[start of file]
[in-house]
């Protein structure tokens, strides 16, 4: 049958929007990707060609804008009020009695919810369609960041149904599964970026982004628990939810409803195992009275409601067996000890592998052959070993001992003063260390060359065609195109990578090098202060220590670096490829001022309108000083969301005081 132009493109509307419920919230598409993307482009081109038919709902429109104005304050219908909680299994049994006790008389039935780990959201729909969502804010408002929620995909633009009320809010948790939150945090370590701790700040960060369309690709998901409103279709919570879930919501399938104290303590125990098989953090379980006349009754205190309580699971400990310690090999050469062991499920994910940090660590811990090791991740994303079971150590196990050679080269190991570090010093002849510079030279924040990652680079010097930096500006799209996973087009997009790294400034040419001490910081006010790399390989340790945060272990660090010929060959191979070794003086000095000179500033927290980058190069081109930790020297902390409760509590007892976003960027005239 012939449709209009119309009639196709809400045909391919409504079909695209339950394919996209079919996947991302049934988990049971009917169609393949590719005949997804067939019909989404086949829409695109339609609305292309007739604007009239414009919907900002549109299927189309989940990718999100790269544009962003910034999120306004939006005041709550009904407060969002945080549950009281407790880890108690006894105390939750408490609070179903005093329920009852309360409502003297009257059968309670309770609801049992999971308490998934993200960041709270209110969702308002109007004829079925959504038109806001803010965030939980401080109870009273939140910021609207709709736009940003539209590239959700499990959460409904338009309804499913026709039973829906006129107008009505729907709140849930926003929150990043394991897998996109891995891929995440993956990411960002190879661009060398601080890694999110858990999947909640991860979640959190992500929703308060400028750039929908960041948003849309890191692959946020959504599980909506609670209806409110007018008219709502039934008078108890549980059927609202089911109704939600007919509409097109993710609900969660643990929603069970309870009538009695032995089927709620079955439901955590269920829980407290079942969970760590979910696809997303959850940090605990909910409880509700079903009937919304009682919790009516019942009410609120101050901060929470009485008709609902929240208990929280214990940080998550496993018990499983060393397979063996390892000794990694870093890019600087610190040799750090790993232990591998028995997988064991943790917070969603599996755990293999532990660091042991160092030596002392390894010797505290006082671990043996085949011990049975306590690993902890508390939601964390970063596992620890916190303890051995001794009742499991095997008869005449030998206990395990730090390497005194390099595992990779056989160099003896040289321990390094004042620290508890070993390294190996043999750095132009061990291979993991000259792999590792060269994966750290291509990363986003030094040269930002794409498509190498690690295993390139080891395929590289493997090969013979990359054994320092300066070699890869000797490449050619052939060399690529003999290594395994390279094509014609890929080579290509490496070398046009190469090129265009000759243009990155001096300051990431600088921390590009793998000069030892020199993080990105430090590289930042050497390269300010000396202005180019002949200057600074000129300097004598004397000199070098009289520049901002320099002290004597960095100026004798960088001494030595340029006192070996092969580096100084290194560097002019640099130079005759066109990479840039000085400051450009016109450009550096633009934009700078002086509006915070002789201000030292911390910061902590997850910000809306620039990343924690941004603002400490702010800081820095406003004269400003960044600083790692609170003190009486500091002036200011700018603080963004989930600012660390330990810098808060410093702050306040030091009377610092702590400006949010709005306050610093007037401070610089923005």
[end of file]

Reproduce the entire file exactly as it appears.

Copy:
[in-house]
């Protein structure tokens, strides 16, 4: 049958929007990707060609804008009020009695919810369609960041149904599964970026982004628990939810409803195992009275409601067996000890592998052959070993001992003063260390060359065609195109990578090098202060220590670096490829001022309108000083969301005081 132009493109509307419920919230598409993307482009081109038919709902429109104005304050219908909680299994049994006790008389039935780990959201729909969502804010408002929620995909633009009320809010948790939150945090370590701790700040960060369309690709998901409103279709919570879930919501399938104290303590125990098989953090379980006349009754205190309580699971400990310690090999050469062991499920994910940090660590811990090791991740994303079971150590196990050679080269190991570090010093002849510079030279924040990652680079010097930096500006799209996973087009997009790294400034040419001490910081006010790399390989340790945060272990660090010929060959191979070794003086000095000179500033927290980058190069081109930790020297902390409760509590007892976003960027005239 012939449709209009119309009639196709809400045909391919409504079909695209339950394919996209079919996947991302049934988990049971009917169609393949590719005949997804067939019909989404086949829409695109339609609305292309007739604007009239414009919907900002549109299927189309989940990718999100790269544009962003910034999120306004939006005041709550009904407060969002945080549950009281407790880890108690006894105390939750408490609070179903005093329920009852309360409502003297009257059968309670309770609801049992999971308490998934993200960041709270209110969702308002109007004829079925959504038109806001803010965030939980401080109870009273939140910021609207709709736009940003539209590239959700499990959460409904338009309804499913026709039973829906006129107008009505729907709140849930926003929150990043394991897998996109891995891929995440993956990411960002190879661009060398601080890694999110858990999947909640991860979640959190992500929703308060400028750039929908960041948003849309890191692959946020959504599980909506609670209806409110007018008219709502039934008078108890549980059927609202089911109704939600007919509409097109993710609900969660643990929603069970309870009538009695032995089927709620079955439901955590269920829980407290079942969970760590979910696809997303959850940090605990909910409880509700079903009937919304009682919790009516019942009410609120101050901060929470009485008709609902929240208990929280214990940080998550496993018990499983060393397979063996390892000794990694870093890019600087610190040799750090790993232990591998028995997988064991943790917070969603599996755990293999532990660091042991160092030596002392390894010797505290006082671990043996085949011990049975306590690993902890508390939601964390970063596992620890916190303890051995001794009742499991095997008869005449030998206990395990730090390497005194390099595992990779056989160099003896040289321990390094004042620290508890070993390294190996043999750095132009061990291979993991000259792999590792060269994966750290291509990363986003030094040269930002794409498509190498690690295993390139080891395929590289493997090969013979990359054994320092300066070699890869000797490449050619052939060399690529003999290594395994390279094509014609890929080579290509490496070398046009190469090129265009000759243009990155001096300051990431600088921390590009793998000069030892020199993080990105430090590289930042050497390269300010000396202005180019002949200057600074000129300097004598004397000199070098009289520049901002320099002290004597960095100026004798960088001494030595340029006192070996092969580096100084290194560097002019640099130079005759066109990479840039000085400051450009016109450009550096633009934009700078002086509006915070002789201000030292911390910061902590997850910000809306620039990343924690941004603002400490702010800081820095406003004269400003960044600083790692609170003190009486500091002036200011700018603080963004989930600012660390330990810098808060410093702050306040030091009377610092702590400006949010709005306050610093007037401070610089923005």